Anchor Bay // 2011 // 105 Minutes // Rated R
Reviewed by Judge Alice Nelson // June 15th, 2012
Nic Cage is seeking justice the old fashioned way -- through sheer dumb luck.
It's tempting to kill a bastard who murders someone you love or does something unspeakable to a child. However, since men are imperfect, they can never enact perfect justice. When they go outside of the law to take matters into their own hands, things always end up spiraling out of control, no matter how altruistic the motives may be. Vigilantism often starts with the best of intentions and ends with the lines being blurred between good guy and bad. In Seeking Justice, Nicolas Cage (Kick-Ass) comes face-to-face with an organization that began as citizens wanting to rid their town of the vermin that overtook it, and ultimately became even more dangerous than criminals they ousted.
Will Gerard (Cage) is a mild mannered High School teacher whose wife, Laura (January Jones Mad Men), is raped and beaten on her way home one night. While visiting her in the hospital, Will is approached by a curious stranger named Simon (Guy Pearce Memento) who works for a secret organization that specializes in enacting justice against brutal offenders. Simon offers to "take care" of the rapist free of charge. Don't do it Will, you'll be sorry! And sorry he is, because once Simon has fulfilled his promise, Will must repay the company by killing a man purported to be a pedophile. When Will refuses, he becomes a target of this rogue vigilante group.
Lately, the man christened Nicholas Coppola has done little more than mumble his way through poorly structured film roles with barely an emotional investment. Needless to say, I wasn't expecting much from Seeking Justice...But I tell ya what, I was pleasantly surprised by this little known action flick that came to theaters and left faster than a Kim Kardashian boyfriend. The script by Todd Hickey and Robert Tannen is solid, and Cage lucidly performs his role as if he truly cares about the character and his plight.
Cage manages to momentarily curtail the over-the-top acting style which has become his trademark. As an average guy who teaches at an inner city school, he plays the "tortured husband dealing with his wife's attack" very well. In a moment of weakness, he makes a terrible decision, but one the audience can understand and empathize with. As the saying goes, "there's no such thing as a free lunch," and Will realizes far too late there are consequences to his decision. But by the time he comes to his senses, he's obligated to Simon to "return the favor." In addition to helping Laura recover, he must now try and prevent a mad man from killing him and his wife as well. Director Roger Donaldson (Bank Job) wisely does not turn Will into instant superman; a high school teacher who becomes Rambo just in the nick of time. Will is scared, just like you and I would be; he does dumb things, just like you and I would; and gets himself into a deeper mess, if that's at all possible. When he's arrested by police after being set up by Simon, it looks like curtains for dear Will. However, an improbable event frees him before Simon can have him rubbed out. Sure, it's kind of gimmicky, but it works.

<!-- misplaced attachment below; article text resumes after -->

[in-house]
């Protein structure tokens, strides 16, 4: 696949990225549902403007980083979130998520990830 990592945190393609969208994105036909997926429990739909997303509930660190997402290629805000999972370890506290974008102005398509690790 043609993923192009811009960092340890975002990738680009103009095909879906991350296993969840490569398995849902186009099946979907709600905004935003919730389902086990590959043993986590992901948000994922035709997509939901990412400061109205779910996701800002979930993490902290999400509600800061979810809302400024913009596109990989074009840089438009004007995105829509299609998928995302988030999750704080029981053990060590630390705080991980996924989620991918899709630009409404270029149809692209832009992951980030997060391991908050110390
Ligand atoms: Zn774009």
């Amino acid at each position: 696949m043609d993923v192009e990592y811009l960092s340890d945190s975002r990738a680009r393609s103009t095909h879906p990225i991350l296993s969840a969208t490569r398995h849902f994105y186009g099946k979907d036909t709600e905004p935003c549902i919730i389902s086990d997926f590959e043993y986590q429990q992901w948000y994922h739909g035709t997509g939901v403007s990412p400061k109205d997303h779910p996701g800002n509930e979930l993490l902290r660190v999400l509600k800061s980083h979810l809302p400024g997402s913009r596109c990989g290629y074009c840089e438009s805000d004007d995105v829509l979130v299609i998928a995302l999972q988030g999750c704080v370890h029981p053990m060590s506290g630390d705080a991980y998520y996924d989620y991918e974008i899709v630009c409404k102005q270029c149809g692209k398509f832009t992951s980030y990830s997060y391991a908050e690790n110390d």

As Will's wife, January Jones' performance is on the robotic side, speaking her lines as if she's been programmed. The only way we know Laura is feeling any kind of emotion is when her eyes begin to blink in rapid succession; the specific emotion is never clear, all we know is she's distressed. Jones isn't great but she doesn't hurt the film either. In fact, she and Cage have some chemistry and I actually began to like her. Cage and Jones are supported by a talented cast that includes Harold Perrineau (Lost), as Will's best friend Jimmy. Always solid, Perrineau and Cage work well together as longtime buddies. Then there's Xander Berkley (Taken) as Detective Durgan, a somewhat mysterious figure who becomes pivotal in Will's survival. A great character actor we've seen in a million movies, he's an asset to the film, though his Louisiana accent needs a bit of work. Then there's Guy Pearce as the cold and calculating Simon. Cage may be the star, but Pearce gives Seeking Justice its weight, playing Simon as charming and terrifying all at the same time. We don't know much about his character, but it's insinuated that at one time his motives were sincere and his actions above board -- at least for a vigilante. Pearce is a wonderful actor and I don't understand why he is not a heavier hitter in Hollywood; maybe he likes staying under the radar.
Presented in standard definition 2.35:1 anamorphic widescreen, Anchor Bay offers up a decent transfer but nothing to write home about. Donaldson doesn't take advantage of the city of New Orleans nearly enough, the film looking as if it could've taken place in "Any Old Town, USA." What little he does capture of the city is colorful, the darker colors used to enhance the seedier side of life Will is forced to take part in. The Dolby 5.1 Surround mix is clear and easy to understand. In recent years, directors have been using their soundtracks more carefully, trying not to lead the viewer by the nose with musical cues that warn you something is going to happen. Here, composer J. Peter Robinson's score is used quite well to heighten the action. The lone extra is a short behind-the-scenes featurette.
I freely admit to liking Seeking Justice. I'm just not sure if my enjoyment surfaced because I expected it to be so awful. I have a soft spot for the quirky Cage, and this is perfect for a relaxing night at home with the honey.
Not Guilty. Justice has been served.
Review content copyright © 2012 Alice Nelson; Site layout and review format copyright © 1998 - 2014 HipClick Designs LLC
Scales of Justice
Studio: Anchor Bay
* 2.35:1 Anamorphic
* Dolby Digital 5.1 Surround (English)
* English (SDH)
Running Time: 105 Minutes
Release Year: 2011
MPAA Rating: Rated R
* Official Site